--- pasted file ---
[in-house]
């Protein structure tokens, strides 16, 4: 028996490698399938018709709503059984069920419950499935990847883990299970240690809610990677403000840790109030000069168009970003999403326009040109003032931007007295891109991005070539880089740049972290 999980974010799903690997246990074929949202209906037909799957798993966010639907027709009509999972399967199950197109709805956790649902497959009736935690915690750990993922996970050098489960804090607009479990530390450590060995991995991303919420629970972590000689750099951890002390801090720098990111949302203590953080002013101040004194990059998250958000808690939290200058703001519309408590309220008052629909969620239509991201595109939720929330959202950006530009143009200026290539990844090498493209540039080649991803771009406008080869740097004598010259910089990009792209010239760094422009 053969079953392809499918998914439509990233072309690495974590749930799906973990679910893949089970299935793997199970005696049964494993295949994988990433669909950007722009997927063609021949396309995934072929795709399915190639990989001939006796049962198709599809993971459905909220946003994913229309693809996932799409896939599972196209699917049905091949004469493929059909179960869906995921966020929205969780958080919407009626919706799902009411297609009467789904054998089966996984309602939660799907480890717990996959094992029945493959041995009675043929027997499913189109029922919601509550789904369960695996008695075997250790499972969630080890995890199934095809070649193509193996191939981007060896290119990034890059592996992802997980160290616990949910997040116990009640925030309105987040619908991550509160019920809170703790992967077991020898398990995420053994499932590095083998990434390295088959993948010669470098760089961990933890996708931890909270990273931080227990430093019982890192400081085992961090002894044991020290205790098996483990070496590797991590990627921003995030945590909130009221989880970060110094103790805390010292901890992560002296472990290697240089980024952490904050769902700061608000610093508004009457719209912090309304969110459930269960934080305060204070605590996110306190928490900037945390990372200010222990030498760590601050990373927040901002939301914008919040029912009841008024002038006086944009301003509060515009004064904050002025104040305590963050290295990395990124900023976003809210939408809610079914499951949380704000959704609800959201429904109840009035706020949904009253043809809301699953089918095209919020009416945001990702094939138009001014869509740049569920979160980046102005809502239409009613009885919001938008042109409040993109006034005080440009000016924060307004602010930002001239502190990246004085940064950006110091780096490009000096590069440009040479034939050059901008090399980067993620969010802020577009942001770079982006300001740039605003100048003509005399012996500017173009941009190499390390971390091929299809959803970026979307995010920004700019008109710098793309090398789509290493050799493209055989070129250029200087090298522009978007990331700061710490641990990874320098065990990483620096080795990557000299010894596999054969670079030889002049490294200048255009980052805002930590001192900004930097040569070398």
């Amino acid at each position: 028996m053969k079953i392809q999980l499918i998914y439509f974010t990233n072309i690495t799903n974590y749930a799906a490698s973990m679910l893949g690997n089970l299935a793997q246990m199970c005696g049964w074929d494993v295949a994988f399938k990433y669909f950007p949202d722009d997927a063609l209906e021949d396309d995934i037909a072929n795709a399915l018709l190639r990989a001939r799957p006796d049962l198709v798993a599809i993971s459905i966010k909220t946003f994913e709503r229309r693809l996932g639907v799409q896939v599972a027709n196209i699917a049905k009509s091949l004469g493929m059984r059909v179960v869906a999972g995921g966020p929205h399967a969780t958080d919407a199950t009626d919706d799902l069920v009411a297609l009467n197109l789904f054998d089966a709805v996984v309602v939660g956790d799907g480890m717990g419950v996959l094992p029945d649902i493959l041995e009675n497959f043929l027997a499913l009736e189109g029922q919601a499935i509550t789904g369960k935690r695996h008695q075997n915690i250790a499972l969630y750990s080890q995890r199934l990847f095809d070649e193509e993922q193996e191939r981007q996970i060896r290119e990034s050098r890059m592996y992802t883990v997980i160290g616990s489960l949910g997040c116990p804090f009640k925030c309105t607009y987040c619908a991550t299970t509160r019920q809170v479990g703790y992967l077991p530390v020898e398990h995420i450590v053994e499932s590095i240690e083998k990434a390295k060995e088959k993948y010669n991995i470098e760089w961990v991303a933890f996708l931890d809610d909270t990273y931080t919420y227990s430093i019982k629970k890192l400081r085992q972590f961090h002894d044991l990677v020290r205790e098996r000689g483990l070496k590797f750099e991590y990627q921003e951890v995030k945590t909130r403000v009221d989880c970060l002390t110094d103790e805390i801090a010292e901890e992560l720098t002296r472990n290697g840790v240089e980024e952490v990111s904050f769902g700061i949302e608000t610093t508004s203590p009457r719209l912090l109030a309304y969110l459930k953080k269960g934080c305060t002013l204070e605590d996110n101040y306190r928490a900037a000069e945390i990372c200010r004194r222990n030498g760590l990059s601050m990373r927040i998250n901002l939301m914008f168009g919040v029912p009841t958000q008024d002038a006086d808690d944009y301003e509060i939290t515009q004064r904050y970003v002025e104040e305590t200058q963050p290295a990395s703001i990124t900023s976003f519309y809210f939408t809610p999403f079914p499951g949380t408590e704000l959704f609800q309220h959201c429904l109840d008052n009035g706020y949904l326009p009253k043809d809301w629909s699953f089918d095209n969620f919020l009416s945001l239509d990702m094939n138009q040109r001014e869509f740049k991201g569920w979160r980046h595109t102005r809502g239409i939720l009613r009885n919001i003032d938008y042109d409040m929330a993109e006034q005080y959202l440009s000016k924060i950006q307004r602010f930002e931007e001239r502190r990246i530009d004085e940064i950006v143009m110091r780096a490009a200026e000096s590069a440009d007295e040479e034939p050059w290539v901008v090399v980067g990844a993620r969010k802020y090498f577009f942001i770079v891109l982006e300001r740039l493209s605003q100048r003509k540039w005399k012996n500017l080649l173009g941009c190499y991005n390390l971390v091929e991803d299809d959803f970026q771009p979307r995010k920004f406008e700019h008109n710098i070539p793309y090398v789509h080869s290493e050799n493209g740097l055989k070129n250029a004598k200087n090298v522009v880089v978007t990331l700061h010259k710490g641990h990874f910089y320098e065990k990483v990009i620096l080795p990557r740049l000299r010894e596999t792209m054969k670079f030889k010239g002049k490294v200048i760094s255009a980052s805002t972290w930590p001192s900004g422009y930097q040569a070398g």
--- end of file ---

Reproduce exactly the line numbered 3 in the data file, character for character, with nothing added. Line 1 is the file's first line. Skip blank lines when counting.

């Amino acid at each position: 028996m053969k079953i392809q999980l499918i998914y439509f974010t990233n072309i690495t799903n974590y749930a799906a490698s973990m679910l893949g690997n089970l299935a793997q246990m199970c005696g049964w074929d494993v295949a994988f399938k990433y669909f950007p949202d722009d997927a063609l209906e021949d396309d995934i037909a072929n795709a399915l018709l190639r990989a001939r799957p006796d049962l198709v798993a599809i993971s459905i966010k909220t946003f994913e709503r229309r693809l996932g639907v799409q896939v599972a027709n196209i699917a049905k009509s091949l004469g493929m059984r059909v179960v869906a999972g995921g966020p929205h399967a969780t958080d919407a199950t009626d919706d799902l069920v009411a297609l009467n197109l789904f054998d089966a709805v996984v309602v939660g956790d799907g480890m717990g419950v996959l094992p029945d649902i493959l041995e009675n497959f043929l027997a499913l009736e189109g029922q919601a499935i509550t789904g369960k935690r695996h008695q075997n915690i250790a499972l969630y750990s080890q995890r199934l990847f095809d070649e193509e993922q193996e191939r981007q996970i060896r290119e990034s050098r890059m592996y992802t883990v997980i160290g616990s489960l949910g997040c116990p804090f009640k925030c309105t607009y987040c619908a991550t299970t509160r019920q809170v479990g703790y992967l077991p530390v020898e398990h995420i450590v053994e499932s590095i240690e083998k990434a390295k060995e088959k993948y010669n991995i470098e760089w961990v991303a933890f996708l931890d809610d909270t990273y931080t919420y227990s430093i019982k629970k890192l400081r085992q972590f961090h002894d044991l990677v020290r205790e098996r000689g483990l070496k590797f750099e991590y990627q921003e951890v995030k945590t909130r403000v009221d989880c970060l002390t110094d103790e805390i801090a010292e901890e992560l720098t002296r472990n290697g840790v240089e980024e952490v990111s904050f769902g700061i949302e608000t610093t508004s203590p009457r719209l912090l109030a309304y969110l459930k953080k269960g934080c305060t002013l204070e605590d996110n101040y306190r928490a900037a000069e945390i990372c200010r004194r222990n030498g760590l990059s601050m990373r927040i998250n901002l939301m914008f168009g919040v029912p009841t958000q008024d002038a006086d808690d944009y301003e509060i939290t515009q004064r904050y970003v002025e104040e305590t200058q963050p290295a990395s703001i990124t900023s976003f519309y809210f939408t809610p999403f079914p499951g949380t408590e704000l959704f609800q309220h959201c429904l109840d008052n009035g706020y949904l326009p009253k043809d809301w629909s699953f089918d095209n969620f919020l009416s945001l239509d990702m094939n138009q040109r001014e869509f740049k991201g569920w979160r980046h595109t102005r809502g239409i939720l009613r009885n919001i003032d938008y042109d409040m929330a993109e006034q005080y959202l440009s000016k924060i950006q307004r602010f930002e931007e001239r502190r990246i530009d004085e940064i950006v143009m110091r780096a490009a200026e000096s590069a440009d007295e040479e034939p050059w290539v901008v090399v980067g990844a993620r969010k802020y090498f577009f942001i770079v891109l982006e300001r740039l493209s605003q100048r003509k540039w005399k012996n500017l080649l173009g941009c190499y991005n390390l971390v091929e991803d299809d959803f970026q771009p979307r995010k920004f406008e700019h008109n710098i070539p793309y090398v789509h080869s290493e050799n493209g740097l055989k070129n250029a004598k200087n090298v522009v880089v978007t990331l700061h010259k710490g641990h990874f910089y320098e065990k990483v990009i620096l080795p990557r740049l000299r010894e596999t792209m054969k670079f030889k010239g002049k490294v200048i760094s255009a980052s805002t972290w930590p001192s900004g422009y930097q040569a070398g």